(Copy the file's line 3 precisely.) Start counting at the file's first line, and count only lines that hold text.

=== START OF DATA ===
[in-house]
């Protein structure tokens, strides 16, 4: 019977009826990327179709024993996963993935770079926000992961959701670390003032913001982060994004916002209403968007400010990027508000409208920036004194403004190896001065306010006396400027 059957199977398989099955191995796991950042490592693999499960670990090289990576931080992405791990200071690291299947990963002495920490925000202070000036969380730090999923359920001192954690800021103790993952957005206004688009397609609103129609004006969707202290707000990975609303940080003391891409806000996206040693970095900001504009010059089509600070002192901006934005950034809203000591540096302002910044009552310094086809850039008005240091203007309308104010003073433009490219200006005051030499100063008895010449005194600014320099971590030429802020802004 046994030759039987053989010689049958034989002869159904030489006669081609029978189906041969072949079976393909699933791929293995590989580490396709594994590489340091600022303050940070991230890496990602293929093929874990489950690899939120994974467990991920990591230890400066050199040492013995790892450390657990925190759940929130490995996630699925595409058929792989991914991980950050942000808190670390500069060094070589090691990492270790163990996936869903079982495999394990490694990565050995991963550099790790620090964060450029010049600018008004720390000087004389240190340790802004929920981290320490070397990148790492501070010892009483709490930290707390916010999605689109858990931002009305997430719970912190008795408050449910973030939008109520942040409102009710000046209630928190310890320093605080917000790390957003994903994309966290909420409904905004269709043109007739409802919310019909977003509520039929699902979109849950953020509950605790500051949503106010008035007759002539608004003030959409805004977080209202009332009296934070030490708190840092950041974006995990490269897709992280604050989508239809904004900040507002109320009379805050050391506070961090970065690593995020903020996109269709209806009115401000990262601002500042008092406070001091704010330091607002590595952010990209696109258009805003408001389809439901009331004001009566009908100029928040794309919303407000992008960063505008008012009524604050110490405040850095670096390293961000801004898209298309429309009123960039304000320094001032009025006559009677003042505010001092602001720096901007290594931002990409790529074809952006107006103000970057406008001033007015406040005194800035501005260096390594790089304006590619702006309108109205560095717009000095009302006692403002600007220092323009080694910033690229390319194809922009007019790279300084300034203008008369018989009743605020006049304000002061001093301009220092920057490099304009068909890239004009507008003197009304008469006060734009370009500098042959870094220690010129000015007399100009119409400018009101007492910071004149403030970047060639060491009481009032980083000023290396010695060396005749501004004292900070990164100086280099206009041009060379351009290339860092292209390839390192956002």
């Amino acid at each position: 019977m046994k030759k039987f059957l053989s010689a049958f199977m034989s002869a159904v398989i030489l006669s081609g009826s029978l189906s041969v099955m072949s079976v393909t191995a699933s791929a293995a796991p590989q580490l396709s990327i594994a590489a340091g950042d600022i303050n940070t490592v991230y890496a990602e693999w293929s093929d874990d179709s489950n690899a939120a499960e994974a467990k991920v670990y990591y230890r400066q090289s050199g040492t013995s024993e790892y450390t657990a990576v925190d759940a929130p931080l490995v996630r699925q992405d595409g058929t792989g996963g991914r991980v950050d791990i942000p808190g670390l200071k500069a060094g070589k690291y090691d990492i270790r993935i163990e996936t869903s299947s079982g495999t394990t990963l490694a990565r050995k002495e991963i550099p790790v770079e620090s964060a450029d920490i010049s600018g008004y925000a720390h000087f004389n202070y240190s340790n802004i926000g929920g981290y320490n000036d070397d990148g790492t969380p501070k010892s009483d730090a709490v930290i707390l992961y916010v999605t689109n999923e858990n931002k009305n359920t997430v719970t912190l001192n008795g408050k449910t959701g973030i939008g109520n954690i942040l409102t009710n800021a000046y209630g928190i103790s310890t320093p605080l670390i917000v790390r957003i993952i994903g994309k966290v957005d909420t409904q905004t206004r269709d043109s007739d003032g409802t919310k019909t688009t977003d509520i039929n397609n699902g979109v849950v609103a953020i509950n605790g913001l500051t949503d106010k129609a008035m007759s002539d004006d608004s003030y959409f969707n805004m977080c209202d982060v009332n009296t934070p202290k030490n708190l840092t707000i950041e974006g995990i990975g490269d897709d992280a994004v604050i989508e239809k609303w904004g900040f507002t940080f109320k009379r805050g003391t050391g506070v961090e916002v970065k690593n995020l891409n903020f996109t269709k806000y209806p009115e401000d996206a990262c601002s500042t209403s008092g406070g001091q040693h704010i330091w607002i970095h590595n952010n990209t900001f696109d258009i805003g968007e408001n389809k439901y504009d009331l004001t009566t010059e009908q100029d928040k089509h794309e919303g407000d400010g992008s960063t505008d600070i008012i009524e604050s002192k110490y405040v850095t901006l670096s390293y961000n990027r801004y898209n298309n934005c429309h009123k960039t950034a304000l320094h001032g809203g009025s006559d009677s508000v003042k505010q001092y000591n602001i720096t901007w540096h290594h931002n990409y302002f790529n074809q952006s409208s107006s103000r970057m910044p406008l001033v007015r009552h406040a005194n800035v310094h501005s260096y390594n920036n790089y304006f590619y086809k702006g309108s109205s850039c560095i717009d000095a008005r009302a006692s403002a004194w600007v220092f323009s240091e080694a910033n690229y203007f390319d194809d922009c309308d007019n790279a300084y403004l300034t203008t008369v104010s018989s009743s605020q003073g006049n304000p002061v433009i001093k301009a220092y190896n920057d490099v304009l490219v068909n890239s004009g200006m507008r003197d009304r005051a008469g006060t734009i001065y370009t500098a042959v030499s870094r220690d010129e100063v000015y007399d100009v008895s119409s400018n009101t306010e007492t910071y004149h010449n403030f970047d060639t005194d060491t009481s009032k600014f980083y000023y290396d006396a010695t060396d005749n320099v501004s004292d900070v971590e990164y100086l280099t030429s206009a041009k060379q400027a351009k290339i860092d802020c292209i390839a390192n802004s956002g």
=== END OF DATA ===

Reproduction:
């Amino acid at each position: 019977m046994k030759k039987f059957l053989s010689a049958f199977m034989s002869a159904v398989i030489l006669s081609g009826s029978l189906s041969v099955m072949s079976v393909t191995a699933s791929a293995a796991p590989q580490l396709s990327i594994a590489a340091g950042d600022i303050n940070t490592v991230y890496a990602e693999w293929s093929d874990d179709s489950n690899a939120a499960e994974a467990k991920v670990y990591y230890r400066q090289s050199g040492t013995s024993e790892y450390t657990a990576v925190d759940a929130p931080l490995v996630r699925q992405d595409g058929t792989g996963g991914r991980v950050d791990i942000p808190g670390l200071k500069a060094g070589k690291y090691d990492i270790r993935i163990e996936t869903s299947s079982g495999t394990t990963l490694a990565r050995k002495e991963i550099p790790v770079e620090s964060a450029d920490i010049s600018g008004y925000a720390h000087f004389n202070y240190s340790n802004i926000g929920g981290y320490n000036d070397d990148g790492t969380p501070k010892s009483d730090a709490v930290i707390l992961y916010v999605t689109n999923e858990n931002k009305n359920t997430v719970t912190l001192n008795g408050k449910t959701g973030i939008g109520n954690i942040l409102t009710n800021a000046y209630g928190i103790s310890t320093p605080l670390i917000v790390r957003i993952i994903g994309k966290v957005d909420t409904q905004t206004r269709d043109s007739d003032g409802t919310k019909t688009t977003d509520i039929n397609n699902g979109v849950v609103a953020i509950n605790g913001l500051t949503d106010k129609a008035m007759s002539d004006d608004s003030y959409f969707n805004m977080c209202d982060v009332n009296t934070p202290k030490n708190l840092t707000i950041e974006g995990i990975g490269d897709d992280a994004v604050i989508e239809k609303w904004g900040f507002t940080f109320k009379r805050g003391t050391g506070v961090e916002v970065k690593n995020l891409n903020f996109t269709k806000y209806p009115e401000d996206a990262c601002s500042t209403s008092g406070g001091q040693h704010i330091w607002i970095h590595n952010n990209t900001f696109d258009i805003g968007e408001n389809k439901y504009d009331l004001t009566t010059e009908q100029d928040k089509h794309e919303g407000d400010g992008s960063t505008d600070i008012i009524e604050s002192k110490y405040v850095t901006l670096s390293y961000n990027r801004y898209n298309n934005c429309h009123k960039t950034a304000l320094h001032g809203g009025s006559d009677s508000v003042k505010q001092y000591n602001i720096t901007w540096h290594h931002n990409y302002f790529n074809q952006s409208s107006s103000r970057m910044p406008l001033v007015r009552h406040a005194n800035v310094h501005s260096y390594n920036n790089y304006f590619y086809k702006g309108s109205s850039c560095i717009d000095a008005r009302a006692s403002a004194w600007v220092f323009s240091e080694a910033n690229y203007f390319d194809d922009c309308d007019n790279a300084y403004l300034t203008t008369v104010s018989s009743s605020q003073g006049n304000p002061v433009i001093k301009a220092y190896n920057d490099v304009l490219v068909n890239s004009g200006m507008r003197d009304r005051a008469g006060t734009i001065y370009t500098a042959v030499s870094r220690d010129e100063v000015y007399d100009v008895s119409s400018n009101t306010e007492t910071y004149h010449n403030f970047d060639t005194d060491t009481s009032k600014f980083y000023y290396d006396a010695t060396d005749n320099v501004s004292d900070v971590e990164y100086l280099t030429s206009a041009k060379q400027a351009k290339i860092d802020c292209i390839a390192n802004s956002g």